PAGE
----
Part 1: The circuit diagram
Part2: The 5x7
view of PC Board
for very large
view of PC Board
The circuit for the 5x7 Display project is shown
below. This project also contains an "in-circuit" programmer as shown on the
next page. Both circuits are combined on the PC board but they have been
shown separately to keep things as simple as possible.
THE CIRCUIT WORKS
The circuit relies on a program in the PIC16F84 chip to activate the LEDs
and piezo diaphragm.
This program is "Burnt" into the chip during
"Programming" or "Burning" or "Downloading."
Without a program, the circuit does nothing.
Depending on the complexity of the program, the LEDs will display
different effects. This is fully covered in the "Testing"
Only one column of LEDs is shown in the
diagram above. The full set of 35 LEDs is shown in the diagram below:
Only one column of LEDs turns on at a time. Seven
of the lines of port B drive the LEDs via 100R resistors and the
cathodes are connected together and taken to the 0v rail via a
The 5 sinking transistors are turned on (one at a time) by the outputs
of a CD 4017 "counter" chip.
This chip has 10 outputs with one output going
HIGH at a time. The chip is firstly reset by taking pin 15 HIGH then LOW
and keeping the line low - this allows the chip to "clock."
The first output (pin 3) goes HIGH and this is connected to the first transistor
via a 2k2 base resistor. The transistor turns on and the cathodes of the first column of LEDs
connect to the 0v rail.
The LEDs are turned ON by delivering current from the PIC chip. When any of the output lines of the chip go
HIGH (RB0 to RB6), the corresponding LED(s) are illuminated. The 100R resistor limits the
current to about 25mA as this is the maximum each output is designed to
The output lines of the chip correspond to Port B (file 06) and by
turning off these lines, clocking the 4017 then turning on the outputs
again, the second column of LEDs will be illuminated. This is repeated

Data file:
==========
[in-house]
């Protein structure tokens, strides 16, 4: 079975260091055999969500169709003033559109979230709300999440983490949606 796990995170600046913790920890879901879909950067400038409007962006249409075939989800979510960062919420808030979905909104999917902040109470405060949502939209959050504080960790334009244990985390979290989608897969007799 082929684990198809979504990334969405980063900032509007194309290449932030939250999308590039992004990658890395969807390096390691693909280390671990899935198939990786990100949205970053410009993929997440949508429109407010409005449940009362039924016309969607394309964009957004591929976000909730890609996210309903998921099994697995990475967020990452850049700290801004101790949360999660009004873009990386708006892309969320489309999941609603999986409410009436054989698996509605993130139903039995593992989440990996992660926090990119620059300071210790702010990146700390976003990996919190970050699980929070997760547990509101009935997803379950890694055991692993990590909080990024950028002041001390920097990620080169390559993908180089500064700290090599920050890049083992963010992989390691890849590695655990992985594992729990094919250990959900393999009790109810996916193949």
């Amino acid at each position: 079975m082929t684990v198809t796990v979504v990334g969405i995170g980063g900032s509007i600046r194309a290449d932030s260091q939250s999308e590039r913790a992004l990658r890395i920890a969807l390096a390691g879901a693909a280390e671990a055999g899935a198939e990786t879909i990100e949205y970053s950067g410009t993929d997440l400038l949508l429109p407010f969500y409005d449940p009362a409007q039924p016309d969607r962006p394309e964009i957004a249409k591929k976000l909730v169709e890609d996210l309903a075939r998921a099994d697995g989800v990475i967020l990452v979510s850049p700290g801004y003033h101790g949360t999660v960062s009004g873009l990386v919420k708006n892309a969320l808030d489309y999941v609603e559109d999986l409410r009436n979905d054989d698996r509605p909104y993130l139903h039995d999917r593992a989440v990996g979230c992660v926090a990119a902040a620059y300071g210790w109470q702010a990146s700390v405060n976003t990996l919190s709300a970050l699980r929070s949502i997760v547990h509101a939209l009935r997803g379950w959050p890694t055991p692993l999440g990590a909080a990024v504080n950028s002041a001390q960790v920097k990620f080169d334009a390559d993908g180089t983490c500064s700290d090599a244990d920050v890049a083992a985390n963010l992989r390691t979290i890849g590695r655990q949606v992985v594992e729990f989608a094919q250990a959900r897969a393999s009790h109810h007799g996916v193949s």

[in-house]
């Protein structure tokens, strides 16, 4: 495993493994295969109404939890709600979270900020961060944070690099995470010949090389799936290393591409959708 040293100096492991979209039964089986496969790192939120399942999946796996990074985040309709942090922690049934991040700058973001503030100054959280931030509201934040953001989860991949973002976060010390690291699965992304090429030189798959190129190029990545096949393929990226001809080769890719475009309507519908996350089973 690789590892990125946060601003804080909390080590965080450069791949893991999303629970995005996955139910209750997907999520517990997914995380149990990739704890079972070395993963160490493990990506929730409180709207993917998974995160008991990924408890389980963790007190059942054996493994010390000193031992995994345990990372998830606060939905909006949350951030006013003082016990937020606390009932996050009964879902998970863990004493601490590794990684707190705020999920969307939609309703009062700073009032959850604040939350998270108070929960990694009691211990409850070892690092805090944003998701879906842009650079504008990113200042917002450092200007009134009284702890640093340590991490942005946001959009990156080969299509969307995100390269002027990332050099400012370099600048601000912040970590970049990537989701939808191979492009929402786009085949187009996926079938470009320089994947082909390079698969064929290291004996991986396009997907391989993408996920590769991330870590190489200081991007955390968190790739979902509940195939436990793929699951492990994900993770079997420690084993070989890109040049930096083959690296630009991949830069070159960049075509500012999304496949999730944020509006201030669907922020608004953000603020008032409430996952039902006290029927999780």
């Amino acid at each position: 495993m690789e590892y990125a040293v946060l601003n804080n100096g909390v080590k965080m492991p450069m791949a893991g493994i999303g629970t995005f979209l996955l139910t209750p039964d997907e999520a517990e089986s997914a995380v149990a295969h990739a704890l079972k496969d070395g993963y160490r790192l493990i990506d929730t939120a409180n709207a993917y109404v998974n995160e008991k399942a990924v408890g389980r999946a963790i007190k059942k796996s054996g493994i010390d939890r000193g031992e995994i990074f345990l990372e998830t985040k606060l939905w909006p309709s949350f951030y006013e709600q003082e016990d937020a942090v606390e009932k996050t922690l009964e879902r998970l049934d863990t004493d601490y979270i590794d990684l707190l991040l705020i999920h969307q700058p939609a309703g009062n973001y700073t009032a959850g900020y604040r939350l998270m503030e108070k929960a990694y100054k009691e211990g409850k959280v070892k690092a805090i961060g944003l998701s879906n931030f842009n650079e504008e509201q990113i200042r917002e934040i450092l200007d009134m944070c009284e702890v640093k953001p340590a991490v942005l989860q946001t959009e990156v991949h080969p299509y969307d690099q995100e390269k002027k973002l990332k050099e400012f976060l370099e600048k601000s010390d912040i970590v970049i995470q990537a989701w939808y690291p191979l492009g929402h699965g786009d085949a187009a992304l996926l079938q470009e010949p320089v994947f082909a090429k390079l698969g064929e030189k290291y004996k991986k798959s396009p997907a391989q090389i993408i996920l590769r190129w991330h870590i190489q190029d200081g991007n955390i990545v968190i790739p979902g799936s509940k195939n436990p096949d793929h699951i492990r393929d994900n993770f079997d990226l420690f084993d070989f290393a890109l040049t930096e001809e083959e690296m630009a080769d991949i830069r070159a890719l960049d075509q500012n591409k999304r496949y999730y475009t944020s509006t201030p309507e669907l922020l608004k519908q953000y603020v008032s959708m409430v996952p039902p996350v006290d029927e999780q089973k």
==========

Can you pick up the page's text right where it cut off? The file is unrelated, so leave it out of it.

for the 3rd, 4th and 5th columns. When this is repeated at a rate above
50 times per second, the whole screen of LEDs appears to be ON at the
same time. This is how a picture or effect is
produced on the screen - it's called scanning.
The 8th line of output port B (RB7) is connected to a driver transistor.
This transistor is connected to a piezo diaphragm and two output pins
are provided on the board to drive a 5v relay or globe, instead of the
The project includes a 1k resistor as a load resistor for the driver
transistor but a 10mH choke can be placed across the piezo to increase
Three switches are provided on the board (SwA, SwB and SwC). When these
switches are pressed, they provide a HIGH on the corresponding input
line. The PIC chip must be programmed so that port A, (bits 2, 3 and 4)
(RA2, RA3 and RA4) are inputs.
The 220R resistors connected in series with the switches prevent damage
to the chip. If the output is programmed to be LOW and the switch is
pressed, a high current will flow into the chip if a resistor is not
included. The 10k resistor is a voltage divider with the 220R to allow a
HIGH to be produced when the switch is pressed. When the switch is not pressed, the
10k provides a LOW to the input line.
The PIC chip has an internal oscillator that requires either a crystal
or resistor/capacitor components to be fitted to determine the frequency
A 4k7 resistor and 22p capacitor will produce very close to 4MHz.
The chip can be clocked at DC (called single-step mode) or as high as
A power diode on the supply line drops the 6v to about 5.4v as the PIC
chip requires a voltage below 5.5v. The diode also serves as reverse-voltage protection.
The 100n across the chip prevents high-frequency instability and the
100u electrolytic removes ripples on the supply line.
au$59.90 plus postage
8 - 100R 1/4 watt|
3 - 220R "
3 - 1k
7 - 2k2 (1 inside D-plug)
2 - 4k7
5 - 10k
1 - 22k
2 - 18p NPO ceramic
1 - 22p NPO ceramic
1 - 100n monolithic capacitor "monoblock"
1 - 2u2 16vw electrolytic
1 - 100u 16vw electrolytic
36 - 3mm red LEDs
1 - 3mm green LED
2 - 1N4148 signal diode
1 - 1N 4004 power diode
1 - 6v2 400mW Zener diode
1 - 4MHz crystal
8 - BC 547 transistors or similar
1 - BC 338 transistor or similar
1 - mini PCB piezo diaphragm
2 - SPDT mini slide switches
1 - DPDT mini slide switch
4 - PC mount tactile push switches
1 - red screen 3cm x 4cm
1 - 4-pin US telephone socket (low profile)
1 - 4-pin US plug on 2metres 4-core cable
( RJ12 6P4C crimp
plug on 2m 4 core flat
telephone modular cable)
1 - 9 pin D-type socket